Written and Directed by: Matt Venne (teleplay), F. Paul Wilson (short story)
Directed by: Dario Argento
Starring: Meat Loaf, Link Baker and Emilio Salituro
Reviewed by: Brett Gallman
No matter how uneven this whole Masters of Horror experience has been, I canít fault it too much because it gave us the briefest of glimpses of the Dario Argento of old. Or maybe I should just say the Dario Arengto of tolerable levels since neither of his efforts stack all the way up to Deep Red or Tenebrae . However, neither sink down to Mother of Tears or Phantom of the Opera either, which is a minor but notable victory at this point. Like Jenifer, second season offering Pelts returns Argento to just downright weird and nasty territory with a concept thatís just so outrageous that it needs someone deft enough to mix its transgressive spunk with real, gruesome style to rescue it from its own depravity. Surprisingly enough, Argento was that guy just six years ago.
Thereís not a whole lot to Pelts, and a succinct summary of its setup tells you all you need to know: Jake (Meat Loaf) is a sleazy, two-bit furrier who dreams of becoming rich enough to fulfill his wildest fantasies. As it turns out, the only thing he really wants is the stripper (Ellen Ewusie) at the local gentlemanís club, so he schemes to make her a beautiful fur coat that she can model for him on the runway in the hopes that sheíll finally give up the sexual goods. The only problem? His pelts might be haunted by the spirits of evil raccoons.
Horror has been full of killer critters, but killer raccoons are pretty rare, save for that early scene in Prophecy and Coons: Night Bandits of the Night (a Troma joint, in case you were wondering). Itís a wacky concept thatís done up especially wacky here, as the script also tosses in a raccoon lady who lives out in a spooky old dilapidated house and gives John Saxon the stink eye when he passes by. Saxon is Meat Loafís acquisitions man who traps and skins for the pelts, which makes him the first man in the line of fire when his prey begin reaching from beyond the great raccoon beyond to wreak big, bloody havoc. I think Peta would get a kick out of this sort of thing, since itís a damning condemnation on the fur trade industry, at least in the sense that everyone who engages in it ends up as a bloody heap.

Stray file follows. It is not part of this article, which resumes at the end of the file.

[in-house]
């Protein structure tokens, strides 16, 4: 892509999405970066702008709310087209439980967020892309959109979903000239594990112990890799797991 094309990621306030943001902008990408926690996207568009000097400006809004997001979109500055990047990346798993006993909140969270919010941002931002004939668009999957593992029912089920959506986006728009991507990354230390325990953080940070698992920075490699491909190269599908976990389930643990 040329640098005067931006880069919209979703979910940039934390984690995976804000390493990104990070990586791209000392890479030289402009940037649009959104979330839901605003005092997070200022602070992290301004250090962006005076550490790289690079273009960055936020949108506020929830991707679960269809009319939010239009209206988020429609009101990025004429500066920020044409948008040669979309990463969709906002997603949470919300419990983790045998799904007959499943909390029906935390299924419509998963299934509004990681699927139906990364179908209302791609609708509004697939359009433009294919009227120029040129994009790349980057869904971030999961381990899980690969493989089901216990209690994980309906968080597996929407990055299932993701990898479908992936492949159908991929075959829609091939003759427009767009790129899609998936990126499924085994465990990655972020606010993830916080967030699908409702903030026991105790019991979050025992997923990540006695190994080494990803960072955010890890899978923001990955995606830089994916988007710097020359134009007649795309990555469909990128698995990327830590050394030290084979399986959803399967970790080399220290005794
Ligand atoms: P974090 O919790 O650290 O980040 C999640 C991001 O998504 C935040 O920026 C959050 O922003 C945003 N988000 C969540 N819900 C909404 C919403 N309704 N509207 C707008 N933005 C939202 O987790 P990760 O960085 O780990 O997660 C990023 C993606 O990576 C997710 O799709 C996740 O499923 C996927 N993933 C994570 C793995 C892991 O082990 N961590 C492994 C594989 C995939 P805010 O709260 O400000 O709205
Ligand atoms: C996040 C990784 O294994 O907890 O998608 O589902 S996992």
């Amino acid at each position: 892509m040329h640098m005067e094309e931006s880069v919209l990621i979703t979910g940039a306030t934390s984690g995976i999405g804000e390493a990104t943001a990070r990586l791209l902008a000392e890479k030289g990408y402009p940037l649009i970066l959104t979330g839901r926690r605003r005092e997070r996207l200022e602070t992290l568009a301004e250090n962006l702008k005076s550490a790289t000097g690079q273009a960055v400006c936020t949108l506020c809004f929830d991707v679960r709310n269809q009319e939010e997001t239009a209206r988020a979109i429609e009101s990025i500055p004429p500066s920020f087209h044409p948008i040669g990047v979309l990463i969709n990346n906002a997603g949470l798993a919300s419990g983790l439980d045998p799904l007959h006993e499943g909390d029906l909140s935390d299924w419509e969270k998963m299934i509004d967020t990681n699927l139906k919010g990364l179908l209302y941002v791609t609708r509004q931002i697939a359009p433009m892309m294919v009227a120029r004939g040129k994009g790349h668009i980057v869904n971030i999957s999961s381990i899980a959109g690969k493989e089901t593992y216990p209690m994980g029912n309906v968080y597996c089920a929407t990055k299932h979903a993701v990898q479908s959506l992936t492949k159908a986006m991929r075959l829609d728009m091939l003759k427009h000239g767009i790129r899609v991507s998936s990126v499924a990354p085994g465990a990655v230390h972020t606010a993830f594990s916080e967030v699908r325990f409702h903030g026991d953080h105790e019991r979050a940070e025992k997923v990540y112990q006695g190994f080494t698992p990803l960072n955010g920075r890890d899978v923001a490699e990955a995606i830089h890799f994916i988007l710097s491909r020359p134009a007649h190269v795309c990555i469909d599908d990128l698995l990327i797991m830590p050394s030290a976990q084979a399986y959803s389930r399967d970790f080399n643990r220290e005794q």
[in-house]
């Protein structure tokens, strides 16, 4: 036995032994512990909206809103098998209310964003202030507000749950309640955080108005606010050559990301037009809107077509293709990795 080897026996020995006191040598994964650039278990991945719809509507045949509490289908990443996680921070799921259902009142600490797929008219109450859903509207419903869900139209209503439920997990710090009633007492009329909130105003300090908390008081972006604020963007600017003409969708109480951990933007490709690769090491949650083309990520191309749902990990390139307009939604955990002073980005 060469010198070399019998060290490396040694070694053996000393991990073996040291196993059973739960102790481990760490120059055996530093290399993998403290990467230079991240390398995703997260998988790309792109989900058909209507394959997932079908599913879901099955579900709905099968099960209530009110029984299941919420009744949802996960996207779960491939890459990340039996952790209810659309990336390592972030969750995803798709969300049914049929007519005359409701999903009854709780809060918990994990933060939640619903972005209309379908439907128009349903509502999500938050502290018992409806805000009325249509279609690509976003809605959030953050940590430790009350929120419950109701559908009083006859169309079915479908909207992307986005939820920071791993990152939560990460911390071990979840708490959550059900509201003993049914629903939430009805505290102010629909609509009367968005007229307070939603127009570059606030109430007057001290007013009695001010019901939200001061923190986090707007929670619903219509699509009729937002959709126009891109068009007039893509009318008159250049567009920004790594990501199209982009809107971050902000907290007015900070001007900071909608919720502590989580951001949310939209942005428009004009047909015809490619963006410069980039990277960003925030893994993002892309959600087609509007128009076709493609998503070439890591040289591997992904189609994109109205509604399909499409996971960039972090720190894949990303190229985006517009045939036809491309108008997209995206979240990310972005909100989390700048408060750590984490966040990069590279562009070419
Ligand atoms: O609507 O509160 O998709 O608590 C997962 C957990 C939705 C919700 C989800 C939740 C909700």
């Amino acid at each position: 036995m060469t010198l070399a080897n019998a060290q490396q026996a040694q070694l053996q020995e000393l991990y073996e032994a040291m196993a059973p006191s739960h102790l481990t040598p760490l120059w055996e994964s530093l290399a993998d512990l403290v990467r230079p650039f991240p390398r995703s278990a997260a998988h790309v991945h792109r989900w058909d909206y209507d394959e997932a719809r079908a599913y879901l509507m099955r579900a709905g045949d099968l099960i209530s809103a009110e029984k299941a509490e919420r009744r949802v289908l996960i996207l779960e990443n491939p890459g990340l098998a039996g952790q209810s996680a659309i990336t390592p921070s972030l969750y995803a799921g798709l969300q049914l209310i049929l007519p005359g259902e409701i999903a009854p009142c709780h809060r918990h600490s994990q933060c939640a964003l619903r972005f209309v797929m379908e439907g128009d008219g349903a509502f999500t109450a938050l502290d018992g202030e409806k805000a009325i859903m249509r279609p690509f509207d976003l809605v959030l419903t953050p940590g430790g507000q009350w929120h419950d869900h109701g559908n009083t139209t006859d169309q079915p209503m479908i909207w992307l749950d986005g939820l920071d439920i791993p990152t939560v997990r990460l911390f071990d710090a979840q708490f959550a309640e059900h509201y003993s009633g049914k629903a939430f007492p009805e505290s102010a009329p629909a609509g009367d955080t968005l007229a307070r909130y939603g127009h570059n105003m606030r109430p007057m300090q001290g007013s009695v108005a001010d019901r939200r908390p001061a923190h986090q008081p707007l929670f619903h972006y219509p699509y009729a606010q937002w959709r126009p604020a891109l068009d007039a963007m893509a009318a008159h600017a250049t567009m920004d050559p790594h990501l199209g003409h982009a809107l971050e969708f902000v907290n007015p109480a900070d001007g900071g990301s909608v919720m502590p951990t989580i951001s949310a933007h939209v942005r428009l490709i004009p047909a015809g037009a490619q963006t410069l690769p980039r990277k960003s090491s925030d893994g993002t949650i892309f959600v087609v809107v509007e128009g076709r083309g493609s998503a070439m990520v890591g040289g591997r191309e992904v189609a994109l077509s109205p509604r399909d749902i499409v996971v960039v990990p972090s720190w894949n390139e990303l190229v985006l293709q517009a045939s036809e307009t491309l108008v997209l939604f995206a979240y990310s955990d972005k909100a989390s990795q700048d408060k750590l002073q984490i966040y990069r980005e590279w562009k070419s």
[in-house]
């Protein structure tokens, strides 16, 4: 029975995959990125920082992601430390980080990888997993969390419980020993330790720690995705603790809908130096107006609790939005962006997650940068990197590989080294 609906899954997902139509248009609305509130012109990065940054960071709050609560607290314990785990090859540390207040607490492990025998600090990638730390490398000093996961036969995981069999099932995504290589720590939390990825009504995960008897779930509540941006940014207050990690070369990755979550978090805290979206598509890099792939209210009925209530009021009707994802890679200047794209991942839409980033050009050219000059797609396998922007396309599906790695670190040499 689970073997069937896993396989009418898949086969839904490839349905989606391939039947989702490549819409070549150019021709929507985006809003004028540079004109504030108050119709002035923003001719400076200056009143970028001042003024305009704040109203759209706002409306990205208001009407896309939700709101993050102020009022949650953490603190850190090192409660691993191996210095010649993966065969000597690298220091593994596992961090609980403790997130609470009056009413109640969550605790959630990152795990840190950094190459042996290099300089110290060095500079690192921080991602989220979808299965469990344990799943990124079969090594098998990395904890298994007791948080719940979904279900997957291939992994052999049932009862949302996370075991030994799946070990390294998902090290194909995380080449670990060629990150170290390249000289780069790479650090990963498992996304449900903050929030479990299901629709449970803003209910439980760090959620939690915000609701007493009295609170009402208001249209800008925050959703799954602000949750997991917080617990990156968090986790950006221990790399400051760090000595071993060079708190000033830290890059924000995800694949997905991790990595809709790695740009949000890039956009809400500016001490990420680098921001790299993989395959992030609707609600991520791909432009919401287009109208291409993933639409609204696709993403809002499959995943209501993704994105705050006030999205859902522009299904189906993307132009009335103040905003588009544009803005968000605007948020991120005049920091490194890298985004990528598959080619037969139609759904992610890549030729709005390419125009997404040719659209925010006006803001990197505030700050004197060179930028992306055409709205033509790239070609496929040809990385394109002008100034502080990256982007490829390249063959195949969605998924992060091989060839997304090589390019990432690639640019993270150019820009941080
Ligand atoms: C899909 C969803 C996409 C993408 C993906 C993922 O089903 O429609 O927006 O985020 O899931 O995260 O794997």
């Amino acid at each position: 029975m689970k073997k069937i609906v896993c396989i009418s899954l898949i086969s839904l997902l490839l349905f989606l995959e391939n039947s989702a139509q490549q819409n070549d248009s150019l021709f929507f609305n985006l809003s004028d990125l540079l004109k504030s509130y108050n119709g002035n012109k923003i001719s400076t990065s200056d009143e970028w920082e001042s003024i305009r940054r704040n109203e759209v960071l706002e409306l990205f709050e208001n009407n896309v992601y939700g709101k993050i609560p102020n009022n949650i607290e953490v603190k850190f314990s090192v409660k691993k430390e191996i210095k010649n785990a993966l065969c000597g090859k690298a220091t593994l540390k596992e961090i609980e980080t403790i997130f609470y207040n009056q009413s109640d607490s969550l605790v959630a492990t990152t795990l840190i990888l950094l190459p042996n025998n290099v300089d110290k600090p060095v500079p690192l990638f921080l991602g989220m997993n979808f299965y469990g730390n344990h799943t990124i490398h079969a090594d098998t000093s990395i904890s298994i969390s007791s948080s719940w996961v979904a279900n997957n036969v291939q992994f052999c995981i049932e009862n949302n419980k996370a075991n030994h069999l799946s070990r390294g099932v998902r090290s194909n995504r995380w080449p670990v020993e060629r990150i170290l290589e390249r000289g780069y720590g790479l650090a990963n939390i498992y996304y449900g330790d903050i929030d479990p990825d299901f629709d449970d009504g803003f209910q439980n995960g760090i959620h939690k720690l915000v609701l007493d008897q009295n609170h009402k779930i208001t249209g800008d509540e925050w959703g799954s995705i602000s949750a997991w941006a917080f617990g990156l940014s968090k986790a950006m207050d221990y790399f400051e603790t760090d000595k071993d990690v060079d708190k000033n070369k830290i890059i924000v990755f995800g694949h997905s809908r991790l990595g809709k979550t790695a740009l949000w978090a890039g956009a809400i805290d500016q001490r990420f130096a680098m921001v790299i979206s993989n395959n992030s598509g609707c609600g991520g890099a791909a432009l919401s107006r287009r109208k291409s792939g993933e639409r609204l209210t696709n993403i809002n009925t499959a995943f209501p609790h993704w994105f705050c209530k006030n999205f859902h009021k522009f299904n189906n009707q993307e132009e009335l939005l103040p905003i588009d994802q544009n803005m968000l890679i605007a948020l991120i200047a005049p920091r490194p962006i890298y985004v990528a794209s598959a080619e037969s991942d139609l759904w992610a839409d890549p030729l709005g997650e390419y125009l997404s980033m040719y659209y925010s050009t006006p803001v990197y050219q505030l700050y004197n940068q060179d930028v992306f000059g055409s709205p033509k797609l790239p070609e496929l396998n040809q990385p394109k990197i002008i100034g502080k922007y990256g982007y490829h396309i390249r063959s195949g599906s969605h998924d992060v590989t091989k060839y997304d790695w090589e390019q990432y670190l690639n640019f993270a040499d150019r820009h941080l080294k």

Donít go looking too deeply into it--such politics are only skin deep, as it were, and that skin gets peeled off ferociously once Pelts really gets going (which doesnít take long). Nicotero and Berger have done consistently great work on this series, but Pelts might be their finest hour, as Argento lets them run wild to bring forth some most graphic eviscerations. Restraint is something that Argento has rarely valued, and itís gone even further by the wayside as he descended into the past decade with full force, and Pelts is no exception, almost to the point of excess. Argento shows us a shit-covered fan at one point in the form of a house littered with a couple of hollowed out corpses, and then uses a flashback to show us how the shit got splattered all over the fan in the first place--just because he can. The carnage is well-orchestrated too, as small notes are hit here and there before Argento crescendos with a delightfully perverse display of grue. By the end of the film, casting a guy named Meat Loaf in a film about haunted pelts seems like the punch line to a really sick, gory joke.
Speaking of Meat Loaf, heís pretty good; a lot of musicians turned actors rightfully get a lot of flak, but Loaf has a little more credibility than most given his collaborations with David Fincher and Patrick Swayze. In this one, heís a guy who pretty much lays it all out there in terms of his own sleaziness since he tries to force himself on his dream stripper before resorting to the dream coat scheme; heís pretty deplorable, and Loaf hams it up appropriately and portrays Jake as part real menace and part weaselly little shit. The surrounding cast is adequate enough, with Saxon similarly playing the fur trapper in broad fashion. Argento himself is also rather palatable, as the film moodily stylish and soaked in violence and sexual depravity, a mixture thatís obviously fascinated the director for most of his career. During the past decade, heís mostly coasted on that mixture, but, like Jenifer before it, Pelts doesnít just drop gore bombs with reckless abandon--itís a little more calculated and grand guignol than that, as Attila Szalayís arresting visuals and Claudio Simonettiís otherworldy score are fine compliments to the fantastical weirdness offered by F. Paul Wilsonís original short story.
Given Argentoís career track (and the early looks at his upcoming Dracula have been unsightly), maybe itís safe to say that his Masters of Horror stints were like the last gasps of pseudo-brilliance. While neither is among the most impressive in Argentoís own canon, theyíve each proven to be the among the most memorable in this series, which is something I wouldnít have expected going in. Even if we never get back the guy who directed Suspiria, I would take this Argento over whoever made Giallo. If nothing else, both of Argentoís Masters of Horror episodes are worthy of your collection; like its fellow episodes, this one received a pretty good treatment from Anchor Bay on DVD, as the disc is loaded down with the usual behind-the-scenes features, marketing materials, and a commentary with writer Matt Venne. Put it on your shelf and let it serve as a reminder that Argento hasnít totally sucked during the past decade. Buy it!
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